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Does Aid Mitigate External Shocks?

  • Paul Collier
  • Benedikt Goderis

The authors investigate the role of aid in mitigating the adverse effects of commodity export price shocks on growth in commodity-dependent countries. Using a large cross-country dataset, they find that negative shocks matter for short-term growth, while the ex ante risk of shocks does not seem to matter. They also find that both the level of aid and the flexibility of the exchange rate substantially lower the adverse growth effect of shocks. While the mitigating effect of aid is significant in both countries with pegs and countries with floats, the effect seems to be smaller for the latter, suggesting that aid and exchange rate flexibility are partly substitutes. They investigate whether aid has historically been targeted at shock-prone countries, but find no evidence that this is the case. This suggests that donors could increase aid effectiveness by redirecting aid toward countries with a high incidence of commodity export price shocks. Copyright 2009 The Authors. Journal compilation 2009 Blackwell Publishing Ltd.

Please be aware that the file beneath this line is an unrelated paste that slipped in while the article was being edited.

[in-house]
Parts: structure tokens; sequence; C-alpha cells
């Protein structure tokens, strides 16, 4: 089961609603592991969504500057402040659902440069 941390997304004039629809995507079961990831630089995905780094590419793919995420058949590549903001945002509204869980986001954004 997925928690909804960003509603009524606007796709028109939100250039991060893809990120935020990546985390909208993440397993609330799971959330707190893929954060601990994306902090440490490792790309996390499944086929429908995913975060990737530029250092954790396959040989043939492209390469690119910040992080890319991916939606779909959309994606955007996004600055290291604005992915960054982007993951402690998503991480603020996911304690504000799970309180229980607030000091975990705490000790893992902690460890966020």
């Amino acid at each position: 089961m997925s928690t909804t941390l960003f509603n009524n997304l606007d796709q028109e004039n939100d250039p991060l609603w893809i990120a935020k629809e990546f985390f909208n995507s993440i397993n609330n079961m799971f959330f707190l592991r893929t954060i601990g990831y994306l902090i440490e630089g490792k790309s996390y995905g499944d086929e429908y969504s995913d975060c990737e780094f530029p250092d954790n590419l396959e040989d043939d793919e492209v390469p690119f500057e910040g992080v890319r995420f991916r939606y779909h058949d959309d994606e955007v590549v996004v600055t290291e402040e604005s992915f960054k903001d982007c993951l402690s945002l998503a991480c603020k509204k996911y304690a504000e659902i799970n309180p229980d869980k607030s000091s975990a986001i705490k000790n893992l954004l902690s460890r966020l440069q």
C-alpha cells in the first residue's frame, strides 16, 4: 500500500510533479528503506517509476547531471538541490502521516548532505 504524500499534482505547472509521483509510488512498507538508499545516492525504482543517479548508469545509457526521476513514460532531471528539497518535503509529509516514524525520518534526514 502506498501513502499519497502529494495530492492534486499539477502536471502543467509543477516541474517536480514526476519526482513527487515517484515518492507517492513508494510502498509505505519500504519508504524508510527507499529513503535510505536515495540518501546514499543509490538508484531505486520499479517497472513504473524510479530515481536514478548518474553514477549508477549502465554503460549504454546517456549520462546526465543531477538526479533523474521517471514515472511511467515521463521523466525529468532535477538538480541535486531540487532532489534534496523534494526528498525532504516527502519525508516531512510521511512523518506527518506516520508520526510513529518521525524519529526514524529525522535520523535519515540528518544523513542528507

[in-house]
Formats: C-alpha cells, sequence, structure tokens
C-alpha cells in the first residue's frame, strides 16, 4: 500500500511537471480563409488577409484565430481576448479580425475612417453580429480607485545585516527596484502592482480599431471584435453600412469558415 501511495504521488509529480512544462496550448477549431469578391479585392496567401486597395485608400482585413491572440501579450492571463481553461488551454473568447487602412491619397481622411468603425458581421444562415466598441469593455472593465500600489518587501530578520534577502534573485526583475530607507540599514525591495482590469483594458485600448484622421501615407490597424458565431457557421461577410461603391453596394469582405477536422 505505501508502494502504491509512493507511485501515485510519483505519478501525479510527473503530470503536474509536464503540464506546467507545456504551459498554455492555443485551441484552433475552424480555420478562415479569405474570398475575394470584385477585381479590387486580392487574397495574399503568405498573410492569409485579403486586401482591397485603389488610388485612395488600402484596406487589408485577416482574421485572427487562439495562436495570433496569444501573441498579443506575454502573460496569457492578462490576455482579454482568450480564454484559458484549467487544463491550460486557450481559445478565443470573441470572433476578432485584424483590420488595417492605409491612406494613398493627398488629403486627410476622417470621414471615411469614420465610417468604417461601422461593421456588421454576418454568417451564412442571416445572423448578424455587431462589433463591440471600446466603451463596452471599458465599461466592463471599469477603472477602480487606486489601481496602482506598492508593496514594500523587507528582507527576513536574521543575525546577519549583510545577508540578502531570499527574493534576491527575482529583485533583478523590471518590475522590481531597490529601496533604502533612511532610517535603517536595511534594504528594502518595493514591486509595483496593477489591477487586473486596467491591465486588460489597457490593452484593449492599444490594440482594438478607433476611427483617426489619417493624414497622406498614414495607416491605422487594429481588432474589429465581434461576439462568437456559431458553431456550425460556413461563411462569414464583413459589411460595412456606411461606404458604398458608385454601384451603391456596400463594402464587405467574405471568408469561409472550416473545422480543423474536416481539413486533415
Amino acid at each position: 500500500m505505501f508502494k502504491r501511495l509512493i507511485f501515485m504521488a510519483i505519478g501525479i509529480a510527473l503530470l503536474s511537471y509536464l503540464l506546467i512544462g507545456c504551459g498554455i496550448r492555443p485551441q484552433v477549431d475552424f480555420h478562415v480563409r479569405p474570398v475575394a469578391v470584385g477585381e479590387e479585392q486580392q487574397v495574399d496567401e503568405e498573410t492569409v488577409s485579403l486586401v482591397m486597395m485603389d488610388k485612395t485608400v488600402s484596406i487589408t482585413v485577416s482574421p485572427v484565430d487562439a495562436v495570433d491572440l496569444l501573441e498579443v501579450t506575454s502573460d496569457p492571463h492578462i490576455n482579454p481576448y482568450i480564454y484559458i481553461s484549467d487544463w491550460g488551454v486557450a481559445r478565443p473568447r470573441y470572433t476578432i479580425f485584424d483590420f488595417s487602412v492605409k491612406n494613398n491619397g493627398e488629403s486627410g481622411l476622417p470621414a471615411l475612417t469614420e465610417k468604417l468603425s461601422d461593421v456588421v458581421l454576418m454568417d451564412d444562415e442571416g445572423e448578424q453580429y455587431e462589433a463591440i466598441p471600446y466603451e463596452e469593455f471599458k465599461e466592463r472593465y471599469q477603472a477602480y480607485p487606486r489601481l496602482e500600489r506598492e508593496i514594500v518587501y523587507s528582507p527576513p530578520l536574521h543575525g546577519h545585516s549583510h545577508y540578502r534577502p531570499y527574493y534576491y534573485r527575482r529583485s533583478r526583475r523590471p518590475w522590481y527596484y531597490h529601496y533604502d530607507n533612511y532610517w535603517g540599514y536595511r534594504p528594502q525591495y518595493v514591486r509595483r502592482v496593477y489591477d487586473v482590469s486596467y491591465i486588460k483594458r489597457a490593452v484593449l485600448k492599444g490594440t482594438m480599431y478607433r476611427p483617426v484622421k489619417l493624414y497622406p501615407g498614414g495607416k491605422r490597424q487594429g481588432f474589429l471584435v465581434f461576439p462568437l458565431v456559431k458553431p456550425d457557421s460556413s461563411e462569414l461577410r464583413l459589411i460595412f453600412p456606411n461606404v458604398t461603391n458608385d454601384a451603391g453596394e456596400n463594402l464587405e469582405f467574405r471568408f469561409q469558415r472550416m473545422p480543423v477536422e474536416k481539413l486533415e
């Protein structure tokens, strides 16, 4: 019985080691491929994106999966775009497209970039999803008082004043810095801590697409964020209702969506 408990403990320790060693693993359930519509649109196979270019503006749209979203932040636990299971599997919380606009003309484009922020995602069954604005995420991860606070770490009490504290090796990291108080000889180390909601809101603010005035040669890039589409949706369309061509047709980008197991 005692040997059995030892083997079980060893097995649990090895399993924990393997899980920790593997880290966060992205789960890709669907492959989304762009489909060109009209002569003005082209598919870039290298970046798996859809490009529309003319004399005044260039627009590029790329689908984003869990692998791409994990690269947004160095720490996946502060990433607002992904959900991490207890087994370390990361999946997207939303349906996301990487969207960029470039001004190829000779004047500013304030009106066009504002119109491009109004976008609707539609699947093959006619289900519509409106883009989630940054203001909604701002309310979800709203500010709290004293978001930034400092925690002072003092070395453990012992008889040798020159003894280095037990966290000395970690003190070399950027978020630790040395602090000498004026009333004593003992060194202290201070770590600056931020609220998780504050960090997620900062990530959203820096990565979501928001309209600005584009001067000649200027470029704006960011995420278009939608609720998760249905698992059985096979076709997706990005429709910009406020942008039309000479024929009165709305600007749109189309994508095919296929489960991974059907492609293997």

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Article provided by Wiley Blackwell in its journal Review of Development Economics.

Volume (Year): 13 (2009)
Issue (Month): s1 (08)
Pages: 429-451

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Handle: RePEc:bla:rdevec:v:13:y:2009:i:s1:p:429-451
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